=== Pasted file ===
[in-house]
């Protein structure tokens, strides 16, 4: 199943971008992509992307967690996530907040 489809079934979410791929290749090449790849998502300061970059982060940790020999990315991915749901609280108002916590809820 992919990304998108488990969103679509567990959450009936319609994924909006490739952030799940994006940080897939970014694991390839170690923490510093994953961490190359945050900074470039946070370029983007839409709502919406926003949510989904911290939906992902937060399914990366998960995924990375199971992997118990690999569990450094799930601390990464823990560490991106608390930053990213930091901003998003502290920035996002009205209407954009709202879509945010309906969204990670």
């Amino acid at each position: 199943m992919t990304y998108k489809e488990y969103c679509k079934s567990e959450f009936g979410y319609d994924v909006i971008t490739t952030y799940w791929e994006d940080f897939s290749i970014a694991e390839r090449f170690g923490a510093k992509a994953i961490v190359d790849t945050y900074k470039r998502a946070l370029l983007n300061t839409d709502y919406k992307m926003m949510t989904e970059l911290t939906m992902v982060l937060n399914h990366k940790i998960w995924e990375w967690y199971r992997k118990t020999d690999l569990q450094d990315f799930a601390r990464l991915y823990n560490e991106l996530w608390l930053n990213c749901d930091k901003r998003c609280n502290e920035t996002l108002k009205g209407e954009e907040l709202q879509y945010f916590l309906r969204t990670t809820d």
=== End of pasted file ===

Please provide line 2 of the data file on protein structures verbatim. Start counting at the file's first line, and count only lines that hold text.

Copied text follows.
């Protein structure tokens, strides 16, 4: 199943971008992509992307967690996530907040 489809079934979410791929290749090449790849998502300061970059982060940790020999990315991915749901609280108002916590809820 992919990304998108488990969103679509567990959450009936319609994924909006490739952030799940994006940080897939970014694991390839170690923490510093994953961490190359945050900074470039946070370029983007839409709502919406926003949510989904911290939906992902937060399914990366998960995924990375199971992997118990690999569990450094799930601390990464823990560490991106608390930053990213930091901003998003502290920035996002009205209407954009709202879509945010309906969204990670």